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Situation in Somalia - Report of the Secretary-General (S/2022/392)

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UN SC
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I. Introduction

1. The present report, submitted pursuant to paragraph 17 of Security Council resolution 2592 (2021) and paragraph 54 of resolution 2628 (2022), provides updates on the implementation of those resolutions, including on the mandates of the United Nations Assistance Mission in Somalia (UNSOM) and the United Nations Support Office in Somalia (UNSOS). The report covers significant developments from 1 February to 6 May 2022.

II. Political and security overview

A. Political and electoral developments and United Nations activities

2. During the reporting period, considerable progress was made towards the completion of the electoral process, with all 275 House of the People seats elected as at 6 May. A total of 54 women, or 20 per cent, of the 275 were elected, falling short of the 30 per cent target and representing a decrease from the 24 per cent achieved in 2016. On 14 April, the inauguration ceremony for the eleventh Parliament took place in Mogadishu, with 290 newly elected members of the Upper House and the House of the People sworn in. On 26 April, Abdi Hashi Abdullahi was re-elected as Speaker and Ali Shaban Ibrahim and Abdullahi Ali Hirsi were re-elected as Deputy Speakers of the Upper House. On 27 and 28 April, Sheikh Adan Mohamed Nur “Adan Madobe” was elected as Speaker of the House of the People, while Sadia Yasin Haji Samatar was elected as First Deputy Speaker and Abdullahi Omar Abshir “Abshirow” as Second Deputy Speaker. Sadia Yasin Haji Samatar is the first ever female Deputy Speaker in the history of Somalia. The parliamentary Committee tasked with organizing the presidential elections announced that the elections would be held on 15 May.

3. The elections saw delays in February and March. The timeline announced by the National Consultative Council in January, whereby the House of the People elections were expected to conclude by 25 February, was met only for the Banaadir and Somaliland seats. On 24 February, the Prime Minister, Mohamed Hussein Roble, extended the deadline to 15 March. Galmudug and South-West States completed their respective electoral processes by 15 March, while Puntland completed the process on 18 March. On 15 March, the Federal Electoral Implementation Team published an updated timetable, announcing that parliament would be sworn in on 14 April but did not indicate a timeline for the completion of the House of the People or presidential elections.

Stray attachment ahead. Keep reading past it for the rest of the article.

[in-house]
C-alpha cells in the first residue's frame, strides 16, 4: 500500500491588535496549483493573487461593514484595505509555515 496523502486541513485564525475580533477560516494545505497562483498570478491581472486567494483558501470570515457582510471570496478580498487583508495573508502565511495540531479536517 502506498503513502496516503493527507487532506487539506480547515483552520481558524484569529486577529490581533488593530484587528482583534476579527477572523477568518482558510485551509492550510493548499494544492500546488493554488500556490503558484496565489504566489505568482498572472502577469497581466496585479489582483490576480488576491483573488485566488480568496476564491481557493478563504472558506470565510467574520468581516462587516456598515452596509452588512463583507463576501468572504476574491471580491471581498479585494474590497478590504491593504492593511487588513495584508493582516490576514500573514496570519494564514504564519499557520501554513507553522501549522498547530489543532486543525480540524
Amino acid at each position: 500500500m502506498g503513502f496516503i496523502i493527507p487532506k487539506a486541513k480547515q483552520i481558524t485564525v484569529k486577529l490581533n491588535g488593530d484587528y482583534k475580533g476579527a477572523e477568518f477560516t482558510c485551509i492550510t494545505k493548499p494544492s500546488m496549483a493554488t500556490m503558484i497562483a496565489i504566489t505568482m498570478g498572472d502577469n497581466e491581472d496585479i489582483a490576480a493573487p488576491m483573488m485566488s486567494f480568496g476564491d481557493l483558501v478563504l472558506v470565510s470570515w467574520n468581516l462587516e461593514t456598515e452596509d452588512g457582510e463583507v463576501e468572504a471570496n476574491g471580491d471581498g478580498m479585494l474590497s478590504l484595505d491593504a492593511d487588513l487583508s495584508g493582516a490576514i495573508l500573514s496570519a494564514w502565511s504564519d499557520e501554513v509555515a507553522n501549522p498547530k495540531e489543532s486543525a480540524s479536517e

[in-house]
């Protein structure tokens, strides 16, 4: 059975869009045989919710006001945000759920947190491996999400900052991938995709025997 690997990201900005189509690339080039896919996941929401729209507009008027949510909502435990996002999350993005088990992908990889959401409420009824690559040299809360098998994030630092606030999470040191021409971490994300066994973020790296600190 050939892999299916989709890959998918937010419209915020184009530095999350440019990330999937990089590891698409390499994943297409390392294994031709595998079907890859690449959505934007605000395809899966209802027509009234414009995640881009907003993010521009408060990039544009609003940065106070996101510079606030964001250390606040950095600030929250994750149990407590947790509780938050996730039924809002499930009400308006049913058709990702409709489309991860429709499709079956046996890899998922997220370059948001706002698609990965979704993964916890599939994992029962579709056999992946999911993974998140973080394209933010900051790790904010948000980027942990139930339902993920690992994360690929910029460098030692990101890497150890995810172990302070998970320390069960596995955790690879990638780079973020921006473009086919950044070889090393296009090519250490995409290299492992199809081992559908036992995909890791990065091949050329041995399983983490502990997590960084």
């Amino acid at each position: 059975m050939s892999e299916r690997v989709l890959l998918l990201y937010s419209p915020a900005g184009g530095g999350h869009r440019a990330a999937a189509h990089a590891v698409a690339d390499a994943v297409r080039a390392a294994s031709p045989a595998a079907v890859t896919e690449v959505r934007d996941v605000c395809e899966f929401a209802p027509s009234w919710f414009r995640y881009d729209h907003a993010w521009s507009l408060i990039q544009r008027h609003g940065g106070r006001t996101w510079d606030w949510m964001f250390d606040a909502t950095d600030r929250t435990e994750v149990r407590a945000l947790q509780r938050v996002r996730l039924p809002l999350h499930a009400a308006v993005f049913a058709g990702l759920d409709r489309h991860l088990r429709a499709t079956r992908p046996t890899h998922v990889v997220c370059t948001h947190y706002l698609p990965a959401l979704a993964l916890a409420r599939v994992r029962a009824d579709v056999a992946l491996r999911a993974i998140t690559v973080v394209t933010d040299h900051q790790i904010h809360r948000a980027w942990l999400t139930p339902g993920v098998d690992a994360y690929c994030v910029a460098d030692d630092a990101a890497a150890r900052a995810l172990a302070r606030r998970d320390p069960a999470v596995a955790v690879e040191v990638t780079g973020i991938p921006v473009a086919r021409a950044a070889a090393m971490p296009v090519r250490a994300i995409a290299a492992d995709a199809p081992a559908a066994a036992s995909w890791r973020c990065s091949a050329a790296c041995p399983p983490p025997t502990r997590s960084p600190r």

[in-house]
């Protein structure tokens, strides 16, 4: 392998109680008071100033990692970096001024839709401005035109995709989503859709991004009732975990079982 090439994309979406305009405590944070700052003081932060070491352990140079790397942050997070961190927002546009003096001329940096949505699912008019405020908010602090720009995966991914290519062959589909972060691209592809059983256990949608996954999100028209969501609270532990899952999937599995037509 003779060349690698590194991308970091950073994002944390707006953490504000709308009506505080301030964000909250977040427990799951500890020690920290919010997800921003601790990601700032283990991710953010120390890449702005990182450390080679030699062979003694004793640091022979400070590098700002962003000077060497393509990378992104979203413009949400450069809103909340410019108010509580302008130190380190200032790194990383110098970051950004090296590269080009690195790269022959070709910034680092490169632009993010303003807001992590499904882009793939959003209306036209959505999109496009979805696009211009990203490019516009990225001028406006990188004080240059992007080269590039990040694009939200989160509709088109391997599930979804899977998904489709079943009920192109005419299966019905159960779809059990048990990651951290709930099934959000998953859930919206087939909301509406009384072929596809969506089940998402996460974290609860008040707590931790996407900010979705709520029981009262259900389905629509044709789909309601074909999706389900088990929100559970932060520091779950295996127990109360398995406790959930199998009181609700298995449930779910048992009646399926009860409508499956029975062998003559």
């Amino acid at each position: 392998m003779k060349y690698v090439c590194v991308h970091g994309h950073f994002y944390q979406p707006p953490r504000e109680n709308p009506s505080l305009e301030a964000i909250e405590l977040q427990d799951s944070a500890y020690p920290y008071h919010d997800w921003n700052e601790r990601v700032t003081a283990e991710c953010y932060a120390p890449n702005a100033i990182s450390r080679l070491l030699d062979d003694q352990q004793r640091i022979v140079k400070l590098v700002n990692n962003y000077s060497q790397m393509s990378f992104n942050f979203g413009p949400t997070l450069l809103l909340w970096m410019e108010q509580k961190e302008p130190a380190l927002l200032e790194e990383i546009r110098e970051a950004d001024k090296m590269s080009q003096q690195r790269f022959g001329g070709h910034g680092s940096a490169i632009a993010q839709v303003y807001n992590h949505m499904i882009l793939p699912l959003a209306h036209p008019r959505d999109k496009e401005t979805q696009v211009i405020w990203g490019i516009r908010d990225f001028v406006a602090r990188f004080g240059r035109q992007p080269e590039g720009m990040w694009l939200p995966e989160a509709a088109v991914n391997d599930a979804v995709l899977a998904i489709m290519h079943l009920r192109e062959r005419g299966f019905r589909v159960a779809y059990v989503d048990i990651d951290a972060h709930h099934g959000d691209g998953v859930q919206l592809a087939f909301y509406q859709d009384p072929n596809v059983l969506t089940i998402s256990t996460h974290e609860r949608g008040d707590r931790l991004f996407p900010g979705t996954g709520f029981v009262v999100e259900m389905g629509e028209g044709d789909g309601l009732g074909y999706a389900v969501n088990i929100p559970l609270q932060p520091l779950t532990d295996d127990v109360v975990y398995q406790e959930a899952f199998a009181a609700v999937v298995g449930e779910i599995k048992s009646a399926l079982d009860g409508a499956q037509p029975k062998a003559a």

4. Hirshabelle and Jubbaland States faced challenges in completing the House of the People elections, in particular in the second voting locations of Beledweyne and Garbahaarrey. In Hirshabelle, the President, Ali Abdullahi Hussein “Gudlawe” engaged with various clan elders, militia leaders and politicians in Beledweyne to defuse tensions between his administration and the Hawadle clan on the elections and broader power-sharing disputes. President Gudlawe and Hawadle leaders reportedly reached an informal understanding on 8 February to focus on the elections, which subsequently started on 20 February. Following complaints from clan elders and opposition candidates over the lack of transparency of the electoral process, President Gudlawe replaced the Chairperson of the Hirshabelle State Election Implementation Team on 20 March. Contestation over one House of the People seat continued to delay the finalization of the House of the People elections in Hirshabelle.